Among other cases that have led to formal charges lately in GreeneLand:
*BREAK-INS.  Christopher O’Reilly, 18, of Cairo, and a 17-year old compaion (not identified because of his minor status) face charges on suspicion of breaking into 30 cars at the Earlton Hill Campsites.  According to the police report, they are suspected of taking GPS units, cell phones, satellite radios, and money from the cars to their own campsite.
*MENACING.  Jeremy B. Lee of Tollhouse Road, Catskill, was arrested on reckless-endangerment charges after by sheriff’s deputies responded to a 911 call relating to a domestic dispute.  Deputies reported that Lee fired shots through his front door, refused to come out, eventually did emerge, and appeared to be drunk.
*POT.  Justin Reynolds of Kornell Drive, Haines Falls, was arrested and jailed on several charges  after police officers, responding to a call about a domestic dispute, found a yard and house loaded with marijuana plants, along with cultivation gear.
*BURGLARY.  Matthew Altenau, 23, of Catskill, was charged along with a Saugerties man (Roger Justus III, 28) with burglary of storage units on Route 9W.  Police reported recovering more than $10,000 worth of stolen items. Several lockers were raided during June.  And  Steven D. Shultis, 29, of Cairo faces burglary charges arising from police suspicion that he broke into an abandoned Cementon building and sought to take items, including a mirror and copper pipes.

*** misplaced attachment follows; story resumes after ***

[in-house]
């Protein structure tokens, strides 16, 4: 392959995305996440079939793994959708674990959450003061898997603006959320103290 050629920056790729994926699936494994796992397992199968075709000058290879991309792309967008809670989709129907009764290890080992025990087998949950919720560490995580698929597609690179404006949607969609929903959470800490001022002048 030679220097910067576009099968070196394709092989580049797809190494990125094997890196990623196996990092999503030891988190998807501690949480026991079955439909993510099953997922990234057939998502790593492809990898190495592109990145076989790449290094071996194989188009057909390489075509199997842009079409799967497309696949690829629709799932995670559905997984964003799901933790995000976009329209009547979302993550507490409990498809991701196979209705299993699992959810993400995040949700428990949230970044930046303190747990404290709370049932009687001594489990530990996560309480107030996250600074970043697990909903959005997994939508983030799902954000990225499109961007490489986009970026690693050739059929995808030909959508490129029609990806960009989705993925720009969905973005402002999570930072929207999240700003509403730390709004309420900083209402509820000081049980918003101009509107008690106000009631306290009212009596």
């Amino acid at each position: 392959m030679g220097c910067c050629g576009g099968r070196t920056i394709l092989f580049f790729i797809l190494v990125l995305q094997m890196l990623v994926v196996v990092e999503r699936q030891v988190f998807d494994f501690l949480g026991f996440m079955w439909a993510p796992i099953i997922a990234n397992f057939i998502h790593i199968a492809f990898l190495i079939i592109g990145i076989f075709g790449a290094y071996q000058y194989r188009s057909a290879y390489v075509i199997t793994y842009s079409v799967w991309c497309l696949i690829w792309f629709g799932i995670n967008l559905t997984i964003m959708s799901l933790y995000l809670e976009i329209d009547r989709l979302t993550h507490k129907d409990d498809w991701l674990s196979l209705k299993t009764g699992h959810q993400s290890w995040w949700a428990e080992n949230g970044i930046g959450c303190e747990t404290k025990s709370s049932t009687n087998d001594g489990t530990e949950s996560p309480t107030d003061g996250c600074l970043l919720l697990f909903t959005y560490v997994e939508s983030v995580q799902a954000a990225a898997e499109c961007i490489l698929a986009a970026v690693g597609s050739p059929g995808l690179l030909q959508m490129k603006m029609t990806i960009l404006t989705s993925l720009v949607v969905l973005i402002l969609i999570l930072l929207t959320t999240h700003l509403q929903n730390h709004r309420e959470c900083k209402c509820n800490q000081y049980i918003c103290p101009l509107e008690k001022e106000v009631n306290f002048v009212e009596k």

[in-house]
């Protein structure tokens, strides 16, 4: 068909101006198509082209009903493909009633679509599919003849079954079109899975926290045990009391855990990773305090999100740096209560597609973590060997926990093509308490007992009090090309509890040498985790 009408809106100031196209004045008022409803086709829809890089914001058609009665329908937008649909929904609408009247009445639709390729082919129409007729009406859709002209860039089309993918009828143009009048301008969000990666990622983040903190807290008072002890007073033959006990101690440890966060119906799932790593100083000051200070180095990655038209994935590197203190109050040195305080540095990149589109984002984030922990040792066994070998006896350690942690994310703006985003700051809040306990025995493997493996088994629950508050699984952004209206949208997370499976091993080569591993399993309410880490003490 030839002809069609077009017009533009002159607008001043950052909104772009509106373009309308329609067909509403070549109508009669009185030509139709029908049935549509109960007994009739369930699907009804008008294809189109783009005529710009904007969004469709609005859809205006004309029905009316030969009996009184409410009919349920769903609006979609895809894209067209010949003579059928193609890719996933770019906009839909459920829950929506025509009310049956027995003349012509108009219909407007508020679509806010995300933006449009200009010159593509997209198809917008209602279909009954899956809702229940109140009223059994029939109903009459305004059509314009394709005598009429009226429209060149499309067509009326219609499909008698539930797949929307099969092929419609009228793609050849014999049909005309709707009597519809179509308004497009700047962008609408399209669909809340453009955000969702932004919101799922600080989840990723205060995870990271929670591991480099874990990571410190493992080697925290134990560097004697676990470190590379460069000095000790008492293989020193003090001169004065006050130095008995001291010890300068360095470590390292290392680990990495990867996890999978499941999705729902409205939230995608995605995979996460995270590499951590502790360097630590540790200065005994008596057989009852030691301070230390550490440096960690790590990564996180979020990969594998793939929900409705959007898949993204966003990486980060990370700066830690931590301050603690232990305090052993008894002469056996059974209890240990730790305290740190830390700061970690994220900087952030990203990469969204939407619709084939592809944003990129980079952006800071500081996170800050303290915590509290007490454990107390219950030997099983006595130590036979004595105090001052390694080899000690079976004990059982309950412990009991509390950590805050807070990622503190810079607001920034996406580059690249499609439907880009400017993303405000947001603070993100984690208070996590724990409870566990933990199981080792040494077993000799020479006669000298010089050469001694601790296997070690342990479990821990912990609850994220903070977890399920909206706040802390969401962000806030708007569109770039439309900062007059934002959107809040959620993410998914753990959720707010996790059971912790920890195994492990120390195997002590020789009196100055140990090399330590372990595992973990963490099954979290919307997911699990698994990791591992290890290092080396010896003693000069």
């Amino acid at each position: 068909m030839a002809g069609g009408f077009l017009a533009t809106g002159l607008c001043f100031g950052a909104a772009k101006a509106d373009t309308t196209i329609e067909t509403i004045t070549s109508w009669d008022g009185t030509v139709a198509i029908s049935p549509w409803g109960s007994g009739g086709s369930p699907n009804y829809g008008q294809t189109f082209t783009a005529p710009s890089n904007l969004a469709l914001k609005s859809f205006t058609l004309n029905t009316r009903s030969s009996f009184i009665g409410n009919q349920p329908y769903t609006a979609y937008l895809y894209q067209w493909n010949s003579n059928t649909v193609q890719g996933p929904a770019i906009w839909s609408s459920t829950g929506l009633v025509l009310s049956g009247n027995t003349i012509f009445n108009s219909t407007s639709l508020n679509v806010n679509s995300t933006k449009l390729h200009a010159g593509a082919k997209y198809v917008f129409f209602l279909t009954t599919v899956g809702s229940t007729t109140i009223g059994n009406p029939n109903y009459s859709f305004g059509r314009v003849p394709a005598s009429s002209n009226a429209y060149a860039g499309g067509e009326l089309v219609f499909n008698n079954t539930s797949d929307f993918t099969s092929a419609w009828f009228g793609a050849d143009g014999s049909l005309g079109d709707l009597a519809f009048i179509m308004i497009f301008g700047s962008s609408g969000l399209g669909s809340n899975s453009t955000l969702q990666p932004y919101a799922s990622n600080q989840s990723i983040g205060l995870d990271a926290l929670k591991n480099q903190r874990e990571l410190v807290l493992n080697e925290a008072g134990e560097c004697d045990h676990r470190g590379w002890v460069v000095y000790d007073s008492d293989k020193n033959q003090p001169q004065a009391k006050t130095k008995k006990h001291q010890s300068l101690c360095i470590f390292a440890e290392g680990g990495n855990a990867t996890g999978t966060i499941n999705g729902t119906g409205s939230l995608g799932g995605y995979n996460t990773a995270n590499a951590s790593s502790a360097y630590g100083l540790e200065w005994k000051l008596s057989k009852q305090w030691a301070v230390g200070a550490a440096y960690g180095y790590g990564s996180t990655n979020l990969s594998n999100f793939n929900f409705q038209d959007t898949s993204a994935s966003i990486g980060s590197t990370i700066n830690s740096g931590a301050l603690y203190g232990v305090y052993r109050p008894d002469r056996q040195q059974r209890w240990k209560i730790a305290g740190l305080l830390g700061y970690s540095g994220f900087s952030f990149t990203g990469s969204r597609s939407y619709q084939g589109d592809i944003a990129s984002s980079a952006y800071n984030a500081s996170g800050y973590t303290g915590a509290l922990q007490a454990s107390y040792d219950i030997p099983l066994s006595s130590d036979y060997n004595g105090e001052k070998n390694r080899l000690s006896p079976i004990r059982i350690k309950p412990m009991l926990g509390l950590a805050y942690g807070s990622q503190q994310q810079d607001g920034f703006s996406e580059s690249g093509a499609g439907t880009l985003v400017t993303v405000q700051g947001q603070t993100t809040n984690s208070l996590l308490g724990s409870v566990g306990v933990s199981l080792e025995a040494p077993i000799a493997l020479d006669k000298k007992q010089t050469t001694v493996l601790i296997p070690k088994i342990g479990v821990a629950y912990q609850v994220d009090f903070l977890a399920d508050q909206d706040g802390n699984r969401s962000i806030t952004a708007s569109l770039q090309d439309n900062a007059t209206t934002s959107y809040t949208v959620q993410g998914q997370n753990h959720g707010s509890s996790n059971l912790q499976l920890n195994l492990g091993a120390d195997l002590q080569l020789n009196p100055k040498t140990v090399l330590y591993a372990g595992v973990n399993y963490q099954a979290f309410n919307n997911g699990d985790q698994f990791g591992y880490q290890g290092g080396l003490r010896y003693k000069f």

*RECKLESS PILOTING.  Matthew Devlin of Catskill, pilot of the tugboat Caribbean Sea, pleaded guilty of the offense of mis-operating a maritime vessel, with fatal consequences, after a fatal collision last July on the Delaware River near Philadelphia.  The barge he had been pushing crashed into an amphibious duck boat that was loaded with tourists.  Thirty-seven passengers were flung into the river, and two of them, students from Hungary, were killed.  According to the Associated Press report (Daily Mail, 8/6/11), Devlin said he was distracted by news of a medical emergency incurred by his 5-year old son.  The news drew him into telephone calls from and to his wife Corinne, and into web surfing in quest of information.  He turned off the tug’s radios to talk on the phone, and thus did not receive distress calls sent from the stalled, threatened tourist boat.